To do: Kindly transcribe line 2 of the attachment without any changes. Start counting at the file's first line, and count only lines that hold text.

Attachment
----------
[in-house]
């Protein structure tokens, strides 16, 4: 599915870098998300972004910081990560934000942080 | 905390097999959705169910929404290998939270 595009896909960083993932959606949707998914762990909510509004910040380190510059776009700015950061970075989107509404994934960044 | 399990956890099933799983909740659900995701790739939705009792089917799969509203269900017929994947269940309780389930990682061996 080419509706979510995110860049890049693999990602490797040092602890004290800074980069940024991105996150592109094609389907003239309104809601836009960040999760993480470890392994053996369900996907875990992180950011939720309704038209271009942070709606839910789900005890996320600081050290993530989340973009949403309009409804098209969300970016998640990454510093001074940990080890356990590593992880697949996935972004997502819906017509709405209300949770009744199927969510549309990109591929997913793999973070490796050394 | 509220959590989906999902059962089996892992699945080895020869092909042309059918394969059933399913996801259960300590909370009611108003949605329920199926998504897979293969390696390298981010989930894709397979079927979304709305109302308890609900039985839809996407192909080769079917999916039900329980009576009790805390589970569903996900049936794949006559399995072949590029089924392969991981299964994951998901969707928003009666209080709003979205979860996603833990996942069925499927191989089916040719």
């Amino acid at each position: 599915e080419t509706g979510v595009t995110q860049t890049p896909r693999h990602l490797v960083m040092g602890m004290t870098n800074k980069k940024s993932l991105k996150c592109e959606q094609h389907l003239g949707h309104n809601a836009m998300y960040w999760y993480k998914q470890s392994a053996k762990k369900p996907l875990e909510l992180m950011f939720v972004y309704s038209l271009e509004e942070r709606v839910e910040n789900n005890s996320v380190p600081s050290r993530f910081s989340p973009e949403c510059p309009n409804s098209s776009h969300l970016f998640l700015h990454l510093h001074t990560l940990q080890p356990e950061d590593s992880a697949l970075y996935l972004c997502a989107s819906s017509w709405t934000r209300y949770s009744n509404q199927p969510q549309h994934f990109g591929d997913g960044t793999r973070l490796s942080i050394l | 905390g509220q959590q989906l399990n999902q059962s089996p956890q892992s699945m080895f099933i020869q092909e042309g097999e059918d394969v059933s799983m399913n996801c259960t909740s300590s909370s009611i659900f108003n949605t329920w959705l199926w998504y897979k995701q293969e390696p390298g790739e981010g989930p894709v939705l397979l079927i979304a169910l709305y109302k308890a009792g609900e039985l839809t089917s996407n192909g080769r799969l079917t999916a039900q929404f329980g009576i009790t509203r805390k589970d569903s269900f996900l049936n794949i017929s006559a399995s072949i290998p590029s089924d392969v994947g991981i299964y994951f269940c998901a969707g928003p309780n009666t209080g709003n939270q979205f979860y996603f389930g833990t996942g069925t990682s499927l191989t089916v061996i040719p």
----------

């Protein structure tokens, strides 16, 4: 599915870098998300972004910081990560934000942080 | 905390097999959705169910929404290998939270 595009896909960083993932959606949707998914762990909510509004910040380190510059776009700015950061970075989107509404994934960044 | 399990956890099933799983909740659900995701790739939705009792089917799969509203269900017929994947269940309780389930990682061996 080419509706979510995110860049890049693999990602490797040092602890004290800074980069940024991105996150592109094609389907003239309104809601836009960040999760993480470890392994053996369900996907875990992180950011939720309704038209271009942070709606839910789900005890996320600081050290993530989340973009949403309009409804098209969300970016998640990454510093001074940990080890356990590593992880697949996935972004997502819906017509709405209300949770009744199927969510549309990109591929997913793999973070490796050394 | 509220959590989906999902059962089996892992699945080895020869092909042309059918394969059933399913996801259960300590909370009611108003949605329920199926998504897979293969390696390298981010989930894709397979079927979304709305109302308890609900039985839809996407192909080769079917999916039900329980009576009790805390589970569903996900049936794949006559399995072949590029089924392969991981299964994951998901969707928003009666209080709003979205979860996603833990996942069925499927191989089916040719």